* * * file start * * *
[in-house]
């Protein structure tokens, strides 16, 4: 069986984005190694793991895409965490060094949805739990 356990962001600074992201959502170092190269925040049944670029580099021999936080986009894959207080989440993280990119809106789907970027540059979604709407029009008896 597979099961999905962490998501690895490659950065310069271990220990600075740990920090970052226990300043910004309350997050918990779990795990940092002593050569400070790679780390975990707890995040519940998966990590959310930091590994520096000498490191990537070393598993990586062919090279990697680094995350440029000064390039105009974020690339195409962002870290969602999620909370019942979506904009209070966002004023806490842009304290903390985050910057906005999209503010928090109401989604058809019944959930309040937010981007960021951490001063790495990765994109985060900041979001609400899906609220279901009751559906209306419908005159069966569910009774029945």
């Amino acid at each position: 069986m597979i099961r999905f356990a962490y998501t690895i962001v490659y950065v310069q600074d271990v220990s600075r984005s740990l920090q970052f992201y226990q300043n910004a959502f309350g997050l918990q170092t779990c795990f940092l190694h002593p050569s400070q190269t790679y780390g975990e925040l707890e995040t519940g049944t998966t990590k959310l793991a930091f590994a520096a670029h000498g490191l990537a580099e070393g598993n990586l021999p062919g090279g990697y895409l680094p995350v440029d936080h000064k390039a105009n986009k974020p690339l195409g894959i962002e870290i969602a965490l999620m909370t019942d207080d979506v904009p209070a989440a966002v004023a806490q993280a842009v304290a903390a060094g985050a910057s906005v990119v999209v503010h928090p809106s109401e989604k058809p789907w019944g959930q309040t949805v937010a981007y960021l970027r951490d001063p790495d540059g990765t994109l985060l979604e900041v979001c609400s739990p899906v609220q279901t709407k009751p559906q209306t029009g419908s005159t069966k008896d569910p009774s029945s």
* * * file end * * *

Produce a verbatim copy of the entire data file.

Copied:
[in-house]
């Protein structure tokens, strides 16, 4: 069986984005190694793991895409965490060094949805739990 356990962001600074992201959502170092190269925040049944670029580099021999936080986009894959207080989440993280990119809106789907970027540059979604709407029009008896 597979099961999905962490998501690895490659950065310069271990220990600075740990920090970052226990300043910004309350997050918990779990795990940092002593050569400070790679780390975990707890995040519940998966990590959310930091590994520096000498490191990537070393598993990586062919090279990697680094995350440029000064390039105009974020690339195409962002870290969602999620909370019942979506904009209070966002004023806490842009304290903390985050910057906005999209503010928090109401989604058809019944959930309040937010981007960021951490001063790495990765994109985060900041979001609400899906609220279901009751559906209306419908005159069966569910009774029945």
């Amino acid at each position: 069986m597979i099961r999905f356990a962490y998501t690895i962001v490659y950065v310069q600074d271990v220990s600075r984005s740990l920090q970052f992201y226990q300043n910004a959502f309350g997050l918990q170092t779990c795990f940092l190694h002593p050569s400070q190269t790679y780390g975990e925040l707890e995040t519940g049944t998966t990590k959310l793991a930091f590994a520096a670029h000498g490191l990537a580099e070393g598993n990586l021999p062919g090279g990697y895409l680094p995350v440029d936080h000064k390039a105009n986009k974020p690339l195409g894959i962002e870290i969602a965490l999620m909370t019942d207080d979506v904009p209070a989440a966002v004023a806490q993280a842009v304290a903390a060094g985050a910057s906005v990119v999209v503010h928090p809106s109401e989604k058809p789907w019944g959930q309040t949805v937010a981007y960021l970027r951490d001063p790495d540059g990765t994109l985060l979604e900041v979001c609400s739990p899906v609220q279901t709407k009751p559906q209306t029009g419908s005159t069966k008896d569910p009774s029945s």